February 13, 2014 report
Rare form of leukemia found to originate in stem cells
(Medical Xpress)—An international team of researchers working out of the University of Toronto has found that one type of rare leukemia appears to get its start in stem cells. In their paper published in the journal Nature, the team describes how they were able to identify haematopoietic stem cells and what it may mean for future treatment of the cancer. Nicole Potter and Mel Greaves offer an in-depth explanation of the work done by the team in a News & Views piece in the same journal.
Leukemia is cancer of the bone marrow or blood—it presents itself as an overabundance of white blood cells that have not matured. Because they are not able to carry out normal blood functions, the patient, if left untreated, dies because the properly functioning cells are crowded out by the cancerous cells. One rare type of leukemia, called acute myeloid leukemia (AML) is unique in that it gets its start in the blood forming tissues within bone marrow—it's also particularly aggressive.
Scientists have known about stem cells that eventually form into white or red blood cells (or platelets) for a couple of decades, what's new in this study is the identification of a specific type of stem (haematopoietic) cell that appears to at times mutate, causing AML, and that it tends to appear as a result of mutations of a specific gene—DNMT3a.
Research by the team has revealed that up to 25 percent of AML patients have the mutation—they've found that in addition to causing cancerous cells to develop, it also causes the (pre-leukemic) stem cells to behave in ways similar to cells that develop into normal blood cells, which allows for surviving chemotherapy. That means that a patient diagnosed with leukemia, who goes through chemo which results in remission of the leukemia, could find themselves having a relapse—that it happens, is obviously very bad news for patients, but that the researchers have uncovered how the pre-leukemic cells come to exist and how they survive is very good news. It means that tests can be developed to look for the mutated gene and then therapies developed that can target the specific hematopoietic stem cells before they mature into cancerous cells.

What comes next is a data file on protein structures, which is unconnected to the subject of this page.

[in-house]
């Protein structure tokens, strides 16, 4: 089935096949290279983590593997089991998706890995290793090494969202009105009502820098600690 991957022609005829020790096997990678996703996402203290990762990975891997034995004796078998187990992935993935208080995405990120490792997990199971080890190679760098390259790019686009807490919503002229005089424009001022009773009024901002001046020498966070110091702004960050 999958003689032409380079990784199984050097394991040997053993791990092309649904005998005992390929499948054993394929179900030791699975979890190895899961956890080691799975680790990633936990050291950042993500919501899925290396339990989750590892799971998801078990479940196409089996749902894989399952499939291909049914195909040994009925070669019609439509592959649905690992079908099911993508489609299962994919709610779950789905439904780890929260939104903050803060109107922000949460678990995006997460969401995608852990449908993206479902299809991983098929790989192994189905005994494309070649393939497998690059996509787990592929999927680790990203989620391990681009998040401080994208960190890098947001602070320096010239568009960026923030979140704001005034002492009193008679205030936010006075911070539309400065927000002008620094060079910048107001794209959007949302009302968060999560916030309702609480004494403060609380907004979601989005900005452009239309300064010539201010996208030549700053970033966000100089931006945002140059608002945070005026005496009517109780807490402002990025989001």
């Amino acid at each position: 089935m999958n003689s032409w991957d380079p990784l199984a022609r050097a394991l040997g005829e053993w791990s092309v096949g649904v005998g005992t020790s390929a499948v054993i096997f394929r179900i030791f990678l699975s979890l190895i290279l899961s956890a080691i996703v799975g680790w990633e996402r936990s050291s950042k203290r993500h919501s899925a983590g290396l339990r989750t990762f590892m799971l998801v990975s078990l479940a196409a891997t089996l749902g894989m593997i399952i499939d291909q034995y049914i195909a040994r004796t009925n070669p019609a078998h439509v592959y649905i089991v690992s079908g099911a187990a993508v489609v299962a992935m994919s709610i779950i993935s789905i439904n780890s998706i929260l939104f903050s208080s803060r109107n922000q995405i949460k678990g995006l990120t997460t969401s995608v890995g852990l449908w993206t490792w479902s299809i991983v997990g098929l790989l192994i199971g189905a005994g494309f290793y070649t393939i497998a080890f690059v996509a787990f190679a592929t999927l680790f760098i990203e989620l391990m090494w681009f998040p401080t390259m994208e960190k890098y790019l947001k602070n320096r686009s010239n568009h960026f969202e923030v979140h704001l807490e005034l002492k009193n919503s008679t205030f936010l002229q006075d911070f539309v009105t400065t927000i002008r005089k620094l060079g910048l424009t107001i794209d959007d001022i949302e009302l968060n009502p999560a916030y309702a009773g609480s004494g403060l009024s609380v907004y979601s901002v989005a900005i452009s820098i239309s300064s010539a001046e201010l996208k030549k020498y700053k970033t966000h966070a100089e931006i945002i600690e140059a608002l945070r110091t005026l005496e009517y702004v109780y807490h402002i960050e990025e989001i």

In acute myeloid leukaemia (AML), the cell of origin, nature and biological consequences of initiating lesions, and order of subsequent mutations remain poorly understood, as AML is typically diagnosed without observation of a pre-leukaemic phase. Here, highly purified haematopoietic stem cells (HSCs), progenitor and mature cell fractions from the blood of AML patients were found to contain recurrent DNMT3A mutations (DNMT3Amut) at high allele frequency, but without coincident NPM1 mutations (NPM1c) present in AML blasts. DNMT3Amut-bearing HSCs showed a multilineage repopulation advantage over non-mutated HSCs in xenografts, establishing their identity as pre-leukaemic HSCs. Pre-leukaemic HSCs were found in remission samples, indicating that they survive chemotherapy. Therefore DNMT3Amut arises early in AML evolution, probably in HSCs, leading to a clonally expanded pool of pre-leukaemic HSCs from which AML evolves. Our findings provide a paradigm for the detection and treatment of pre-leukaemic clones before the acquisition of additional genetic lesions engenders greater therapeutic resistance.
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